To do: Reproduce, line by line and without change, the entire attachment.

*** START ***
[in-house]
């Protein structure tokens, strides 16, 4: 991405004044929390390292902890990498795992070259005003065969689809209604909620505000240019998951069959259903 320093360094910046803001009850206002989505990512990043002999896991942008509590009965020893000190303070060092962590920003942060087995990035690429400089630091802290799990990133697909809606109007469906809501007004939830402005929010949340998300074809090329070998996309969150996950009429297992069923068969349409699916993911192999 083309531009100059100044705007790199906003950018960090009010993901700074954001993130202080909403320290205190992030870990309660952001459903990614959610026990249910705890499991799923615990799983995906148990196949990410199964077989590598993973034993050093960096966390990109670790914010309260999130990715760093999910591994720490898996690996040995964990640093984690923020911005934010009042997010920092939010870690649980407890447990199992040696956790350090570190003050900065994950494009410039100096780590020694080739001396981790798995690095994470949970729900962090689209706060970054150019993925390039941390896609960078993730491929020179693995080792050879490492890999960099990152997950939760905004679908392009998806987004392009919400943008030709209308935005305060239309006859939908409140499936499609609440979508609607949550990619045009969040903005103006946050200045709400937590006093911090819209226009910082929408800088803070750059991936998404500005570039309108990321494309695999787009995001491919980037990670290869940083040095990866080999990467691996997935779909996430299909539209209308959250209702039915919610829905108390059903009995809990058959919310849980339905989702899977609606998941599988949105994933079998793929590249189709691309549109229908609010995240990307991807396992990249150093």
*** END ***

[in-house]
């Protein structure tokens, strides 16, 4: 991405004044929390390292902890990498795992070259005003065969689809209604909620505000240019998951069959259903 320093360094910046803001009850206002989505990512990043002999896991942008509590009965020893000190303070060092962590920003942060087995990035690429400089630091802290799990990133697909809606109007469906809501007004939830402005929010949340998300074809090329070998996309969150996950009429297992069923068969349409699916993911192999 083309531009100059100044705007790199906003950018960090009010993901700074954001993130202080909403320290205190992030870990309660952001459903990614959610026990249910705890499991799923615990799983995906148990196949990410199964077989590598993973034993050093960096966390990109670790914010309260999130990715760093999910591994720490898996690996040995964990640093984690923020911005934010009042997010920092939010870690649980407890447990199992040696956790350090570190003050900065994950494009410039100096780590020694080739001396981790798995690095994470949970729900962090689209706060970054150019993925390039941390896609960078993730491929020179693995080792050879490492890999960099990152997950939760905004679908392009998806987004392009919400943008030709209308935005305060239309006859939908409140499936499609609440979508609607949550990619045009969040903005103006946050200045709400937590006093911090819209226009910082929408800088803070750059991936998404500005570039309108990321494309695999787009995001491919980037990670290869940083040095990866080999990467691996997935779909996430299909539209209308959250209702039915919610829905108390059903009995809990058959919310849980339905989702899977609606998941599988949105994933079998793929590249189709691309549109229908609010995240990307991807396992990249150093």